Guest post by Aishwarya Singh
Growing up, I loved to play in the dirt and in sand boxes, but was told that was super dirty. People still ask me; “Why are you so obsessed with The Flash? That’s so boyish. You’re never gonna get a boyfriend that way.” First of all, screw you for saying that DC is for boys. Second of all, Grant Gustin is super hot.
I proved all the haters wrong when they made assumptions about me based on my gender. Due to some malfunction with my schedule, I got put into a computer science class in 10th grade (Comp Sci for us cool kids). That screw up was the best screw up of my life.
And at first, it was totally awesome (not!). There were only two other girls out of my class of 25 (lucky me, right?) and I had no friends. The boys – oh god the boys – it was as if they had never seen girls before, like I was some sort of extraterrestrial species. It was like I was a skipping, prancing Little Red Riding Hood dropped into one of the fights in Arrow (tbh it was probably because they weren’t used to seeing girls in their STEM classes).
But you know what was even worse, it was like the teacher had this little part of him that expected me to be pretty bad. He didn’t do this knowingly or really outwardly, but it was the little things that got to me. It was that quick 1-second knowing smile he would give me every time I asked a question, his sympathy every time I got one of the questions wrong. It was absolutely terrible. I knew it was not his fault, that it had been geared into his brain. Society has told him that only young white boys or that stereotypical Asian dude with a funny accent that shows up on every tv show can code, but it still didn’t make it right.
Being the super stand up, sarcastic girl I am, I wanted to tell him “HELLO! GIRLS DON’T HAVE TO BE TERRIBLE AT COMP SCI”. Obviously I didn’t do that, but once I actually tried in his class and ended up being kinda good at it (surprises me too tbh), it had the same effect.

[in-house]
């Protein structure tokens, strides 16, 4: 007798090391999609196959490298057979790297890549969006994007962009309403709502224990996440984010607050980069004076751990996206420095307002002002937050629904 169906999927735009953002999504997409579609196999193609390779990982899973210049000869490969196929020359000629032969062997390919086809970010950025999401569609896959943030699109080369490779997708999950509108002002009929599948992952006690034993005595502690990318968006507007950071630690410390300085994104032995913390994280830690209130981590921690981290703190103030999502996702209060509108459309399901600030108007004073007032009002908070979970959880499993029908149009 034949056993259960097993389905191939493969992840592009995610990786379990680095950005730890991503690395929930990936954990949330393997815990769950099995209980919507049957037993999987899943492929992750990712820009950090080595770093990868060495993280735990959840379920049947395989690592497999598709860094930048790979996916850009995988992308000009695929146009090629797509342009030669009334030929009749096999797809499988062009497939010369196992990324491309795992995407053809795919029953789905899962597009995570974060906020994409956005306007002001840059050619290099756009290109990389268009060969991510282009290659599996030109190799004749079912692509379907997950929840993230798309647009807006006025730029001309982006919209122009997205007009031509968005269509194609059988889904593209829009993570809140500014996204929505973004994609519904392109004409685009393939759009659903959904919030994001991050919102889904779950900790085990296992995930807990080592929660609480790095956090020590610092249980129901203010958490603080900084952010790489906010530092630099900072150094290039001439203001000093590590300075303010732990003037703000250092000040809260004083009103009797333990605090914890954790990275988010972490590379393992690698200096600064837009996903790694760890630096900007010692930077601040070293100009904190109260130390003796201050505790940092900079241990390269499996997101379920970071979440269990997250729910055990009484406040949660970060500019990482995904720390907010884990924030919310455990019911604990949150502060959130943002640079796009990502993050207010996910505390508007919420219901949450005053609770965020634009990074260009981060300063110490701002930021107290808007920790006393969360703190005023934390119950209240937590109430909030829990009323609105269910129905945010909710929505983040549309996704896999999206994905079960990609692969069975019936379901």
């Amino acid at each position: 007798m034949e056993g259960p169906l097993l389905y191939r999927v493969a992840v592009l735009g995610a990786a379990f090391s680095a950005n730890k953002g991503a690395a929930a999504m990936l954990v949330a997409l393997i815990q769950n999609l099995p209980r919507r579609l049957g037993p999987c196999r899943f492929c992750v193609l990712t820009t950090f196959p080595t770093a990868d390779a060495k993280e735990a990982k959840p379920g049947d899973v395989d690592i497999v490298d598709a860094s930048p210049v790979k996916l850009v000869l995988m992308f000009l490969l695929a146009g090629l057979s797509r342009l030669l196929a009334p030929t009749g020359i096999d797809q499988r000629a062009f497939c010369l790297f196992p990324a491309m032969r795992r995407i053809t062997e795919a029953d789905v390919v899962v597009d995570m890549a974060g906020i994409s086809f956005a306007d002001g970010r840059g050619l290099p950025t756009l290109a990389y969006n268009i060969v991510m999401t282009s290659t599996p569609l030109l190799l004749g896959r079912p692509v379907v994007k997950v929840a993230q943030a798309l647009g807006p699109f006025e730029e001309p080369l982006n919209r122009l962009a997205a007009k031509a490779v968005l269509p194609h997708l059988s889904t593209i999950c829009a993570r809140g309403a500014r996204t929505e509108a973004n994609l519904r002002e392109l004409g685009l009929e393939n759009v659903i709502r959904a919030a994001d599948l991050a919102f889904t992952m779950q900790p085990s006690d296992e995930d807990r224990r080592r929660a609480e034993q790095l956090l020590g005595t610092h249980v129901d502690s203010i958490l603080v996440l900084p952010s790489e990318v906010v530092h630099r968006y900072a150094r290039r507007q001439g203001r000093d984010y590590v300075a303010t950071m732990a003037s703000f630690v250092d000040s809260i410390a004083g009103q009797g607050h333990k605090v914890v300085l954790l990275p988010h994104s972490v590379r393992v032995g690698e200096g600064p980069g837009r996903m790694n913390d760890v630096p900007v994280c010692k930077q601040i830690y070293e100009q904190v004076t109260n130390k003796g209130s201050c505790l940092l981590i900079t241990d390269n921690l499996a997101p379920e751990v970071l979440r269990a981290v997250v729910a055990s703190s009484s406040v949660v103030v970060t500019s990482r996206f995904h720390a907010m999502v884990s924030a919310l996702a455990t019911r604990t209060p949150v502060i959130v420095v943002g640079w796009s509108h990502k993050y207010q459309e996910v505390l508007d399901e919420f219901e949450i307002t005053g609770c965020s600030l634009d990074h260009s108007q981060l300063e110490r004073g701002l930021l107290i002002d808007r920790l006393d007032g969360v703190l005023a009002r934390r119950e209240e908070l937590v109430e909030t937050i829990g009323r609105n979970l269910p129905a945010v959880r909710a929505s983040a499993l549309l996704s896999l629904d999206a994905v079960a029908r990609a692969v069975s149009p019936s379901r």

Now I’m in AP (aka College level) Computer Science, and yeah there are still only 2 other girls in my class, but I’m still doing it. Yeah, I am the only girl on the executive board of Geek League (I know, it’s a nerdy name), but I’m still there. And that comp sci teacher, those boys who thought I would be terrible, here I am.
Anyway, I want to tell you, girls (or anyone), it’s okay to be different. It’s okay to stand out. But it’s not okay when people treat you differently because you are different. Defy expectations and prove that random person who thought you would suck wrong. You are amazing and trust me, if a normal girl (who’s only true accomplishment in life is binge-watching Netflix for 23 hours straight) can do something, so can you.
By the way, there are really few girls who are coding. According to college board (that huge, ginormous company that created the death test AKA the SATs), only 21% of those who take AP computer science are girls. That is like nothing. And only 15% of all engineers, including computer engineers, are girls. We need more girls in math and science, especially engineering. I know calculus and physics are hard (trust me, I’ve been there… AP Calc is killing me rn), but we need more girls out there. If you are a girl in science, please don’t give up because it is hard or because you are lonely. Try to get the help and support you need (if ya need it cuz you are a girl boss). Most of all, I am proud of you. Surpassing all the expectations society has on you is not easy and you really are making a difference.
So girls, go out there and code (or engineer, or do math or science)! And most of all, try to get other girls to do that same.
*Note to all: I am not saying that boys shouldn’t do STEM, boys can and should do STEM as well. It is just that there are very few girls who do it and are really good. We need more so I am trying to get more girls into it and that is why I wrote this article.
Aishwarya Singh is a 16 year old feminist from New Jersey. She is an active coder who is the founder of her non-profit The Coding Girls who run coding events and classes in the central NJ area. She is also the only female executive board member of Geek League, a tech group at her local library. Also a Her Campus High School Ambassador and Clover Letter Intern, she loves to write articles relating to feminism and the effects of autism of families. She also loves to watch Netflix especially Friends and Vampire Diaries. You can get involved with The Coding Girls by emailing Aishwarya at firstname.lastname@example.org
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